If the sore is on your face: Try holding a cool damp on the area for a few minutes several times a day. This can help soothe any pain, dial down redness and keep scabbing under control. If the sore still stings or feels uncomfortable, applying a dab of Vaseline might help. Oh, and it’s totally OK to cover the area with makeup. In all instances, just be sure to wash your hands and any tools with hot soapy water after touching a sore. And avoid picking (hard as that may be!) because it can slow down healing.

If an outbreak is severe—or if you get cold sores really often—consider asking your doc if medicine makes sense. One option is Valtrex, an over-the-counter pill that can help shorten and prevent flare-ups. Finally, keep in mind that the herpes virus is most contagious in active sores. So until your skin clears, skip shared mouth activities like kissing, performing oral sex and sipping from your BFF’s Frappuccino.


If the sore is below the belt: Just like with cold sores, cool compresses are your friend. Holding a damp cloth on the area a few times a day can bring relief and speed healing. If it hurts to pee, urinating in the shower can sometimes dilute the fluid and stop the sting. Failing that, an over-the-counter anesthetic cream like Benzocaine might help.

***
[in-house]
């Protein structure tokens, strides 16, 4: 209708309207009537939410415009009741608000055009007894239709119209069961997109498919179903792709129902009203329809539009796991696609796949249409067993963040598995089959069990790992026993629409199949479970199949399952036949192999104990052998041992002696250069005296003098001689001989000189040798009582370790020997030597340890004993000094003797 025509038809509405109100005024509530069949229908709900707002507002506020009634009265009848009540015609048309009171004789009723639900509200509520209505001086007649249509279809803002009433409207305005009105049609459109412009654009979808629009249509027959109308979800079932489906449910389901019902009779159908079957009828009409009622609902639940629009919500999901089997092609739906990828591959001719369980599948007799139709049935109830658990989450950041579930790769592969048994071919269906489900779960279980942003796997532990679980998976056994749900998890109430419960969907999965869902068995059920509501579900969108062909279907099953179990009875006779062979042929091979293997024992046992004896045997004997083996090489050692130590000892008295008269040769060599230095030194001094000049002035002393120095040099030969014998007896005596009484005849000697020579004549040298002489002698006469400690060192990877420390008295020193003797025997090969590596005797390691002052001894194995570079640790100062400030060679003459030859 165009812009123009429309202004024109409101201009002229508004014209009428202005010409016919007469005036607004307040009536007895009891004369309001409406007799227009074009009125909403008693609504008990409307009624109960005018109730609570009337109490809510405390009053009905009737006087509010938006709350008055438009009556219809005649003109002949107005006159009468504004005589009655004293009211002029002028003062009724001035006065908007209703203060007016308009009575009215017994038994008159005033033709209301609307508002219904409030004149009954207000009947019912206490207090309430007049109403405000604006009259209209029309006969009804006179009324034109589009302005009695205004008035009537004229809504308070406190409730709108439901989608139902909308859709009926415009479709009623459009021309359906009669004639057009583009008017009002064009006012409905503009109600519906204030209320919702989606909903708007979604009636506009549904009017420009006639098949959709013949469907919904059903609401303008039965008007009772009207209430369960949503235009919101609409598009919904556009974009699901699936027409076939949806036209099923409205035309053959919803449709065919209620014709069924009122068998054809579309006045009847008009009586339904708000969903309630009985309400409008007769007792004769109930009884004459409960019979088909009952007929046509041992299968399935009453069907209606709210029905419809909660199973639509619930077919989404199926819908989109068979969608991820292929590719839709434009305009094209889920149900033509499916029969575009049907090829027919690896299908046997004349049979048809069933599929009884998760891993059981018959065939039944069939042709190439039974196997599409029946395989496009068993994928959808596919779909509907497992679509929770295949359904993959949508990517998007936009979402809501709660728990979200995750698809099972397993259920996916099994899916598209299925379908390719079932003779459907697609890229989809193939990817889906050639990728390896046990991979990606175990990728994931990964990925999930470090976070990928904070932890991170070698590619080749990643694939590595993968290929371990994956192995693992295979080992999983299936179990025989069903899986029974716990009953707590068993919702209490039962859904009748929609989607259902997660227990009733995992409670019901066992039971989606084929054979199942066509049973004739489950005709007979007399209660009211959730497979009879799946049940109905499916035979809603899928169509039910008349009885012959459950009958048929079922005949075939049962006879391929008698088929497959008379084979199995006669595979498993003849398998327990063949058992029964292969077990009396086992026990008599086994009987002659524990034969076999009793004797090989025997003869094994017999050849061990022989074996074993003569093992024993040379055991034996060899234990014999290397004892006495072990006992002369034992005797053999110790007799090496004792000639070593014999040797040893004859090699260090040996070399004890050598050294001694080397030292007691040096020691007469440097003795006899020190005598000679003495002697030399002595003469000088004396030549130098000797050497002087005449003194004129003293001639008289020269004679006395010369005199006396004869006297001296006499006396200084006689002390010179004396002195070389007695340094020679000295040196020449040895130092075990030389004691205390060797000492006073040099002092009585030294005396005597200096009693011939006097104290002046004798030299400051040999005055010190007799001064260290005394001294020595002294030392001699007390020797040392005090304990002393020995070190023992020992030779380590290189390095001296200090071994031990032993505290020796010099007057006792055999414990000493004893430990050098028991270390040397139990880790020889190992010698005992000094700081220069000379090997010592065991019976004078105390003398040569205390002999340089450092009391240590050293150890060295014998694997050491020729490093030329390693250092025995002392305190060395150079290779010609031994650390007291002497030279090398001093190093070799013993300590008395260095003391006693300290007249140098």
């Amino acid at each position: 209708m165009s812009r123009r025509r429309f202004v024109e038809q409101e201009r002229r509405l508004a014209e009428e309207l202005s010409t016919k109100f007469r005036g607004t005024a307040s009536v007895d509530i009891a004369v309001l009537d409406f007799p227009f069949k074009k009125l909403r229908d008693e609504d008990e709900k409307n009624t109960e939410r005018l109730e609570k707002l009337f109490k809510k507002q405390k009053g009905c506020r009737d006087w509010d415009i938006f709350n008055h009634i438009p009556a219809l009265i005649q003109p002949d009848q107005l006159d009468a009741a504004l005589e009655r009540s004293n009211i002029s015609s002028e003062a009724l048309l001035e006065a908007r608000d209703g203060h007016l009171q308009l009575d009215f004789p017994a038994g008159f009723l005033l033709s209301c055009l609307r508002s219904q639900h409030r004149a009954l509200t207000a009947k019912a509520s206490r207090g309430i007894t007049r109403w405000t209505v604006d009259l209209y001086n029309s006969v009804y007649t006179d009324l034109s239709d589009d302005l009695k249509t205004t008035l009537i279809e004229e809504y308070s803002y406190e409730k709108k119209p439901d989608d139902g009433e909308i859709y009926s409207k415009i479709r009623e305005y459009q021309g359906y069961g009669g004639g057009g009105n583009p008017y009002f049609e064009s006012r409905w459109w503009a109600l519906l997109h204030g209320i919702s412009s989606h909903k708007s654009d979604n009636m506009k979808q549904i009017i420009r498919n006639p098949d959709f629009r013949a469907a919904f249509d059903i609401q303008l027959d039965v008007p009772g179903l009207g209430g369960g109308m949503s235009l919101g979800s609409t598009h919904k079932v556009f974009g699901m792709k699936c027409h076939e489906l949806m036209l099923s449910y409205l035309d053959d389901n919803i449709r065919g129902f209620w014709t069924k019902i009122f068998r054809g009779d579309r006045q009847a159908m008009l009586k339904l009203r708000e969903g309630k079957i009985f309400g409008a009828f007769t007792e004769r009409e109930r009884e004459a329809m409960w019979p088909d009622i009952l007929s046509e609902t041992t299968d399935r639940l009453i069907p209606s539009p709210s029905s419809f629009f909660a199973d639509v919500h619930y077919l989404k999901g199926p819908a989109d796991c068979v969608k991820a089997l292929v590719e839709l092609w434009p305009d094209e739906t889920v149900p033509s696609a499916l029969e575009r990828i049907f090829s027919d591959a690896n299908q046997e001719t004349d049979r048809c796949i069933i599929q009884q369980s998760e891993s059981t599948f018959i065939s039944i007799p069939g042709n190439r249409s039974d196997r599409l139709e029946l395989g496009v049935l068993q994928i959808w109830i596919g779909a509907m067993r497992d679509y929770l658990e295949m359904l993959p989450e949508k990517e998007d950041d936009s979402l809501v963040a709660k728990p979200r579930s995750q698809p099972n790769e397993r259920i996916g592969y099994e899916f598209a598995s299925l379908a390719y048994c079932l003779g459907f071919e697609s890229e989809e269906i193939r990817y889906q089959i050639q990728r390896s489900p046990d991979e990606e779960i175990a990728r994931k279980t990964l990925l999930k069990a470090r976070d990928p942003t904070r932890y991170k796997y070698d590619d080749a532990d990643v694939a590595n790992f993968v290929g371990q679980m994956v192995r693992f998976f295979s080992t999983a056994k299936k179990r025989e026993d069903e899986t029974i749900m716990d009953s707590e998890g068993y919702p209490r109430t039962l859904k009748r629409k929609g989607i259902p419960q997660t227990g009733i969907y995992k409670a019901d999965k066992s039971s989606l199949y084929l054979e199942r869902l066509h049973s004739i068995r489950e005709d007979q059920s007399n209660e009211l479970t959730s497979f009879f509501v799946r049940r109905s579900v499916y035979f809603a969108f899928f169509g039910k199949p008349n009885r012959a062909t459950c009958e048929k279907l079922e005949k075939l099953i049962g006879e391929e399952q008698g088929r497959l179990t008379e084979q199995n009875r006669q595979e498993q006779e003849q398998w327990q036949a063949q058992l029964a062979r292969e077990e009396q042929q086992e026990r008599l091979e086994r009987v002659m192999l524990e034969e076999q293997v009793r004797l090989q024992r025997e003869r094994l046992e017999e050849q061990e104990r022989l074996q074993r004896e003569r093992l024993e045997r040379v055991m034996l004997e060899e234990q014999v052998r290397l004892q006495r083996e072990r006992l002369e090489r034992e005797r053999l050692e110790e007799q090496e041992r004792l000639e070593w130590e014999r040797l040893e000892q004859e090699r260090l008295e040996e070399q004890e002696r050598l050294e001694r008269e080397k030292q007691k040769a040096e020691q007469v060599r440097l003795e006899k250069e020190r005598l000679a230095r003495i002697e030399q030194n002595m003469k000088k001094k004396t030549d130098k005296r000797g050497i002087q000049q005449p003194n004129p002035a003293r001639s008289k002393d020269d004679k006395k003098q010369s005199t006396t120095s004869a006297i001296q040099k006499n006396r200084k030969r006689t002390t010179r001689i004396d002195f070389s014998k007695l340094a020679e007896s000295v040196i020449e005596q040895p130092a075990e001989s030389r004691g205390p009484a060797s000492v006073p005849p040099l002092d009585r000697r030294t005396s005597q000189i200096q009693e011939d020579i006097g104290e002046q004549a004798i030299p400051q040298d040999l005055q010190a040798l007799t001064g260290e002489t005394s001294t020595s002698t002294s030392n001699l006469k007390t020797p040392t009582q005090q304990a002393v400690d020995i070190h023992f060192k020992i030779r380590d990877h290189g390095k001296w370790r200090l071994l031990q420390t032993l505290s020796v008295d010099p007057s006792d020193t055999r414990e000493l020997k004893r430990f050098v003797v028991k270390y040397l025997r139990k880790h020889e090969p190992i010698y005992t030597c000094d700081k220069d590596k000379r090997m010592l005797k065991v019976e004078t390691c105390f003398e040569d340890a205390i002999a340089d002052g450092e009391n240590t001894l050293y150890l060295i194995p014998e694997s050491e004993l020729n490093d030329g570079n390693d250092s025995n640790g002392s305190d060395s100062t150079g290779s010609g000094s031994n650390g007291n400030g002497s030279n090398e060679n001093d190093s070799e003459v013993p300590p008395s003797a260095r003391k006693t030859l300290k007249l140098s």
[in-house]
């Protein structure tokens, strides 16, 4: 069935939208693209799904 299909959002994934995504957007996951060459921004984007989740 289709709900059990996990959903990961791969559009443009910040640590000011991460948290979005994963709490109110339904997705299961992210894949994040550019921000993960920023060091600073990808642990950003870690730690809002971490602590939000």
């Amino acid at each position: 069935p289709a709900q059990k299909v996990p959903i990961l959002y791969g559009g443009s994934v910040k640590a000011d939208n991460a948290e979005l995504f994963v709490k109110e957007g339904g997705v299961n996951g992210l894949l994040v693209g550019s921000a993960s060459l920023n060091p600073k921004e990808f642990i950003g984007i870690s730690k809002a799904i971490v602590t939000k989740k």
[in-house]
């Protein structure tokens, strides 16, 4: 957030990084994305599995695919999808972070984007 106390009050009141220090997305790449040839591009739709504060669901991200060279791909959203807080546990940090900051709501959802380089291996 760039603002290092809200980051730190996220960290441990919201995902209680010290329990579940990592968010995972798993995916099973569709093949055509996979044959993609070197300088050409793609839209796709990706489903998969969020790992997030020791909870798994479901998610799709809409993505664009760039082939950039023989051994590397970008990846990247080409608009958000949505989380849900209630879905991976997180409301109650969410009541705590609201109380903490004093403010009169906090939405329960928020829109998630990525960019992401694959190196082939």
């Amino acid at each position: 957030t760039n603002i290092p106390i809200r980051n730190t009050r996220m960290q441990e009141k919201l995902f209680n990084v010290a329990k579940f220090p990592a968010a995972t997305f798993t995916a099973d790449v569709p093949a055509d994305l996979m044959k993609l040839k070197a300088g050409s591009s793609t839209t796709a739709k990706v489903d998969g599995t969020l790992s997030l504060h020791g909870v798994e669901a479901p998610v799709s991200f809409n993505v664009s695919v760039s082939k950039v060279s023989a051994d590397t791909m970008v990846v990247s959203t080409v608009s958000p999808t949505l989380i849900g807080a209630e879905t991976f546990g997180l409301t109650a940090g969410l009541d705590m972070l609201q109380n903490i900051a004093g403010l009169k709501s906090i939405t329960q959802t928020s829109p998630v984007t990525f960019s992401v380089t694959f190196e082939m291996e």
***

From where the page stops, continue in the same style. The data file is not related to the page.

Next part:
I think I might have herpes. Do I need to get tested?

Yes. If you’re currently experiencing an outbreak, it’s important to get tested as soon as you can. All it takes is a quick blood test or swab.

If you’re not experiencing an outbreak, but you’re sexually active, you might have heard that it’s smart to get screened for a few common STIs (like chlamydia) once a year, or anytime you think you might have been exposed through unprotected sex. At your appointment, just ask your doctor or clinician to screen you for herpes, too.


Testing also makes sense if you’re experiencing frequent or severe outbreaks (whether or not you’re sexually active). Figuring out which strain of herpes you have can help your doctor map out the best treatment plan.

Do I need to tell the people I hook up with that I have herpes?

If you have current, recent, or frequent outbreaks, you should tell your partner before kissing or sex, Dr. Handsfield says. Here’s one way to start the conversation: "Hey, before we go any further, let’s talk. I have herpes. The risk of passing on the virus to you is low, especially if we use a condom, but I just want to let you know."

That said, If you’ve only gotten the occasional cold sore at this point—and you don’t have any at the moment—your risk of passing on herpes is really, really low. For this reason, some people who fit this description don’t see the need to share. In most cases, partners remain uninfected.


But while dealing with the occasional cold sore might not be a big deal to you, half of all new genital herpes cases happen when people who have cold sores perform oral sex. To prevent that, some people disclose before oral sex, but not necessarily before kissing.

If your partner has questions, try sharing this article or feel free to check out some expert resources together. It’s all about communication!


This article originally appeared on Minor edits have been made by the editors.